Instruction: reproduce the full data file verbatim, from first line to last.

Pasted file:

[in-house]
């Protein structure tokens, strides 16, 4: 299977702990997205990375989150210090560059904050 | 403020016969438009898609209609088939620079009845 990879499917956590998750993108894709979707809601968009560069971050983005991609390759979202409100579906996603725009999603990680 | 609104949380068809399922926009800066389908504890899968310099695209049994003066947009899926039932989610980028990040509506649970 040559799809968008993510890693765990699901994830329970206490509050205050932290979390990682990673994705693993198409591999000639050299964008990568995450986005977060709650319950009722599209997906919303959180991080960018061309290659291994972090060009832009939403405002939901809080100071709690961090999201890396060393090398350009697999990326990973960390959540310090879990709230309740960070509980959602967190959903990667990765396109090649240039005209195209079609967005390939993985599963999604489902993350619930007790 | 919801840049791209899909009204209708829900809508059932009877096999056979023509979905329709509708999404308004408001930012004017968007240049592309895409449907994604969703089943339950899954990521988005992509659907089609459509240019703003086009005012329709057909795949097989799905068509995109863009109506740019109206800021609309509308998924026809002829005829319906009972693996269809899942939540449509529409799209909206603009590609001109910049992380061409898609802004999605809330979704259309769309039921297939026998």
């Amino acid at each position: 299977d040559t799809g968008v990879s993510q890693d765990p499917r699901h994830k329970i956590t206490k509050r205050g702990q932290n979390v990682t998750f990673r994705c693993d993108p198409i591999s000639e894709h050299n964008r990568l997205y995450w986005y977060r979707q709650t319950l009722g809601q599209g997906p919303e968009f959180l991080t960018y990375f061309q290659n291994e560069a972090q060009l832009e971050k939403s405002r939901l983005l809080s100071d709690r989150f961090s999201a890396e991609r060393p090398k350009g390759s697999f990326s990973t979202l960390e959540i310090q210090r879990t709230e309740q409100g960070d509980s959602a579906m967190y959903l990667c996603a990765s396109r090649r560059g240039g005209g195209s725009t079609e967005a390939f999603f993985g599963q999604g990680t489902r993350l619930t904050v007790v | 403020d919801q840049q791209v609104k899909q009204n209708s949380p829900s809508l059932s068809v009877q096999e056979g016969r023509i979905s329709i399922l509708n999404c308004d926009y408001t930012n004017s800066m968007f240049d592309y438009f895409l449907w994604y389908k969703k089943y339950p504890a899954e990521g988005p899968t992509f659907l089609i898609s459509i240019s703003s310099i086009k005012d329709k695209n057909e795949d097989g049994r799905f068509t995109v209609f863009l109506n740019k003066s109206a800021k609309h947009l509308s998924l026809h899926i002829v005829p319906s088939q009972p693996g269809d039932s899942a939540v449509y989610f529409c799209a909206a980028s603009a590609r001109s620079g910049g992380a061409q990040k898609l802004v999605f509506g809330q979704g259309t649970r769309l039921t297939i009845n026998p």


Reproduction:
[in-house]
């Protein structure tokens, strides 16, 4: 299977702990997205990375989150210090560059904050 | 403020016969438009898609209609088939620079009845 990879499917956590998750993108894709979707809601968009560069971050983005991609390759979202409100579906996603725009999603990680 | 609104949380068809399922926009800066389908504890899968310099695209049994003066947009899926039932989610980028990040509506649970 040559799809968008993510890693765990699901994830329970206490509050205050932290979390990682990673994705693993198409591999000639050299964008990568995450986005977060709650319950009722599209997906919303959180991080960018061309290659291994972090060009832009939403405002939901809080100071709690961090999201890396060393090398350009697999990326990973960390959540310090879990709230309740960070509980959602967190959903990667990765396109090649240039005209195209079609967005390939993985599963999604489902993350619930007790 | 919801840049791209899909009204209708829900809508059932009877096999056979023509979905329709509708999404308004408001930012004017968007240049592309895409449907994604969703089943339950899954990521988005992509659907089609459509240019703003086009005012329709057909795949097989799905068509995109863009109506740019109206800021609309509308998924026809002829005829319906009972693996269809899942939540449509529409799209909206603009590609001109910049992380061409898609802004999605809330979704259309769309039921297939026998």
């Amino acid at each position: 299977d040559t799809g968008v990879s993510q890693d765990p499917r699901h994830k329970i956590t206490k509050r205050g702990q932290n979390v990682t998750f990673r994705c693993d993108p198409i591999s000639e894709h050299n964008r990568l997205y995450w986005y977060r979707q709650t319950l009722g809601q599209g997906p919303e968009f959180l991080t960018y990375f061309q290659n291994e560069a972090q060009l832009e971050k939403s405002r939901l983005l809080s100071d709690r989150f961090s999201a890396e991609r060393p090398k350009g390759s697999f990326s990973t979202l960390e959540i310090q210090r879990t709230e309740q409100g960070d509980s959602a579906m967190y959903l990667c996603a990765s396109r090649r560059g240039g005209g195209s725009t079609e967005a390939f999603f993985g599963q999604g990680t489902r993350l619930t904050v007790v | 403020d919801q840049q791209v609104k899909q009204n209708s949380p829900s809508l059932s068809v009877q096999e056979g016969r023509i979905s329709i399922l509708n999404c308004d926009y408001t930012n004017s800066m968007f240049d592309y438009f895409l449907w994604y389908k969703k089943y339950p504890a899954e990521g988005p899968t992509f659907l089609i898609s459509i240019s703003s310099i086009k005012d329709k695209n057909e795949d097989g049994r799905f068509t995109v209609f863009l109506n740019k003066s109206a800021k609309h947009l509308s998924l026809h899926i002829v005829p319906s088939q009972p693996g269809d039932s899942a939540v449509y989610f529409c799209a909206a980028s603009a590609r001109s620079g910049g992380a061409q990040k898609l802004v999605f509506g809330q979704g259309t649970r769309l039921t297939i009845n026998p």